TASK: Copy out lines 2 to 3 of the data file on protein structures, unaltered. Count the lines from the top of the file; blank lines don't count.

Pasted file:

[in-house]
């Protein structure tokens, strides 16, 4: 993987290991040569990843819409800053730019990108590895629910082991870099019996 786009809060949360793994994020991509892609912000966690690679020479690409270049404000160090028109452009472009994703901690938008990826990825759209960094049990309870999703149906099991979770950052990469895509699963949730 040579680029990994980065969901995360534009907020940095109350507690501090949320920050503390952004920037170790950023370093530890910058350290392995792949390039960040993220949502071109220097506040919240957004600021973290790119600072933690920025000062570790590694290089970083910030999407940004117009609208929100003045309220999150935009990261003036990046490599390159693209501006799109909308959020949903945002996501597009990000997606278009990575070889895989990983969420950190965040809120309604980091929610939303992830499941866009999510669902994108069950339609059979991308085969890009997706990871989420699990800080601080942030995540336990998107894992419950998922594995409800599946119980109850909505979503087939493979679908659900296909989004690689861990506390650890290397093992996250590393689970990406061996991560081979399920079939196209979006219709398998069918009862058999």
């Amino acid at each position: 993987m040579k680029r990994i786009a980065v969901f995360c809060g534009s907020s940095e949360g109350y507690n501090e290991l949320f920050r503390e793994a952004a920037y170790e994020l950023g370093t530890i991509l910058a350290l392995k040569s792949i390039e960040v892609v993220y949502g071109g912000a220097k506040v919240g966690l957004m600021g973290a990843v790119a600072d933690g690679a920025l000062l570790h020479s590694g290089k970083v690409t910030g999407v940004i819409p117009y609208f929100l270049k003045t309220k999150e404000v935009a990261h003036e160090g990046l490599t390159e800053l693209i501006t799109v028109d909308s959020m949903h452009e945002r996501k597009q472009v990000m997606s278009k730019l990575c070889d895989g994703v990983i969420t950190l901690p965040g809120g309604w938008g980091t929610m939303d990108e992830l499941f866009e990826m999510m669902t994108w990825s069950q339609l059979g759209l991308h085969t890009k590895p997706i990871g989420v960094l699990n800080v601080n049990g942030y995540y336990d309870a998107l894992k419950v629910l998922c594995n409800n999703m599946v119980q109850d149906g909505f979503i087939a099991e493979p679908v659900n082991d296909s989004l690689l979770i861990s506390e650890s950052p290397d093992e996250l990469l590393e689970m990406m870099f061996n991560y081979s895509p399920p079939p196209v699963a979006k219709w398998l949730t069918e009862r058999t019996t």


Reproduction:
């Protein structure tokens, strides 16, 4: 993987290991040569990843819409800053730019990108590895629910082991870099019996 786009809060949360793994994020991509892609912000966690690679020479690409270049404000160090028109452009472009994703901690938008990826990825759209960094049990309870999703149906099991979770950052990469895509699963949730 040579680029990994980065969901995360534009907020940095109350507690501090949320920050503390952004920037170790950023370093530890910058350290392995792949390039960040993220949502071109220097506040919240957004600021973290790119600072933690920025000062570790590694290089970083910030999407940004117009609208929100003045309220999150935009990261003036990046490599390159693209501006799109909308959020949903945002996501597009990000997606278009990575070889895989990983969420950190965040809120309604980091929610939303992830499941866009999510669902994108069950339609059979991308085969890009997706990871989420699990800080601080942030995540336990998107894992419950998922594995409800599946119980109850909505979503087939493979679908659900296909989004690689861990506390650890290397093992996250590393689970990406061996991560081979399920079939196209979006219709398998069918009862058999």
């Amino acid at each position: 993987m040579k680029r990994i786009a980065v969901f995360c809060g534009s907020s940095e949360g109350y507690n501090e290991l949320f920050r503390e793994a952004a920037y170790e994020l950023g370093t530890i991509l910058a350290l392995k040569s792949i390039e960040v892609v993220y949502g071109g912000a220097k506040v919240g966690l957004m600021g973290a990843v790119a600072d933690g690679a920025l000062l570790h020479s590694g290089k970083v690409t910030g999407v940004i819409p117009y609208f929100l270049k003045t309220k999150e404000v935009a990261h003036e160090g990046l490599t390159e800053l693209i501006t799109v028109d909308s959020m949903h452009e945002r996501k597009q472009v990000m997606s278009k730019l990575c070889d895989g994703v990983i969420t950190l901690p965040g809120g309604w938008g980091t929610m939303d990108e992830l499941f866009e990826m999510m669902t994108w990825s069950q339609l059979g759209l991308h085969t890009k590895p997706i990871g989420v960094l699990n800080v601080n049990g942030y995540y336990d309870a998107l894992k419950v629910l998922c594995n409800n999703m599946v119980q109850d149906g909505f979503i087939a099991e493979p679908v659900n082991d296909s989004l690689l979770i861990s506390e650890s950052p290397d093992e996250l990469l590393e689970m990406m870099f061996n991560y081979s895509p399920p079939p196209v699963a979006k219709w398998l949730t069918e009862r058999t019996t």